Talking about your ideas and your writing can be deeply personal, and knowing you have a limited amount of time and the ear of an industry professional is bound to be daunting. But it’s worth remembering that the stakes are not as high as you might fear – it will be an audience of just one and it’s unlikely to be the only chance you’ll have for an agent to read your material, so it should be seen as a trial run rather than a one-off opportunity.  No one is expecting stand up comedy acts or X-Factor performances, (in fact, we might find that a bit alarming). Rather, we’re aiming to have just a brief, informal chat which we hope will be useful.  Sharing your work puts you in a vulnerable position but if you’re a writer who wants to be read, then at some point you’ll need to take the plunge and where better to start than on a day devoted to discovering new talent?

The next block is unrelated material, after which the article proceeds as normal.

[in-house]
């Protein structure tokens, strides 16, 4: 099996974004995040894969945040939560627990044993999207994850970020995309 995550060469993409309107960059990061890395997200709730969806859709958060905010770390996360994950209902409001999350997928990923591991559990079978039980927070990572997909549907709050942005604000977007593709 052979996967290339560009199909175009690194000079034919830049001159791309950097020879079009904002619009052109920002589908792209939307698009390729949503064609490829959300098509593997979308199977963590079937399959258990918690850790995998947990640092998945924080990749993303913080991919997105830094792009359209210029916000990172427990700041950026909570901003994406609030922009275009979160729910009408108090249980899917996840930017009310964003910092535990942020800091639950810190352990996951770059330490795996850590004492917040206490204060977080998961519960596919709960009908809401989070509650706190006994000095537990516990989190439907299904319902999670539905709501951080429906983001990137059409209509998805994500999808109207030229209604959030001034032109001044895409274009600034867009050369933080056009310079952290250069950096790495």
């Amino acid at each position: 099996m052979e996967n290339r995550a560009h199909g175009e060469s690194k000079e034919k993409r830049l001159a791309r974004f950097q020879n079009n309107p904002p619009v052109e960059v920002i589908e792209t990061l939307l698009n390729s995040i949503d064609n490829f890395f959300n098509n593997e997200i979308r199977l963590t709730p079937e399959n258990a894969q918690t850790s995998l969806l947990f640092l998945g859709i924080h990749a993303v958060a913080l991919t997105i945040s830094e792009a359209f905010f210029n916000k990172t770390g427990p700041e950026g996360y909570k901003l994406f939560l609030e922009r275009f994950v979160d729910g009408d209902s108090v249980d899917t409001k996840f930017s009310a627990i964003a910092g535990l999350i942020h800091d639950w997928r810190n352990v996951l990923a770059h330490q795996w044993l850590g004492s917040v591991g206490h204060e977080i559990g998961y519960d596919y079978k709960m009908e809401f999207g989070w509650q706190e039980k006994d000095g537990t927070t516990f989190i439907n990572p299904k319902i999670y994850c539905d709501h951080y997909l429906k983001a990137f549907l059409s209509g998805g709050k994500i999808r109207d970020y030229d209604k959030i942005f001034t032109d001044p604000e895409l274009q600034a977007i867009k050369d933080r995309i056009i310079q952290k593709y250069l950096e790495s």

For writers, there can’t be more sympathetic crowd than a bunch of agents.  After all, we know how writers feel and hear their concerns on a daily basis. We’re familiar with the crippling anxiety that kicks in after pressing the send button and delivering a manuscript, and the torturous time spent awaiting a response. We’ve seen even the most experienced writers tackle nerves and beat back butterflies before speaking in public so we know that what we’re inviting new writers to do tomorrow won’t be easy. However we genuinely want to help – to give honest and realistic feedback and positive advice to new writers at the beginning of their journey.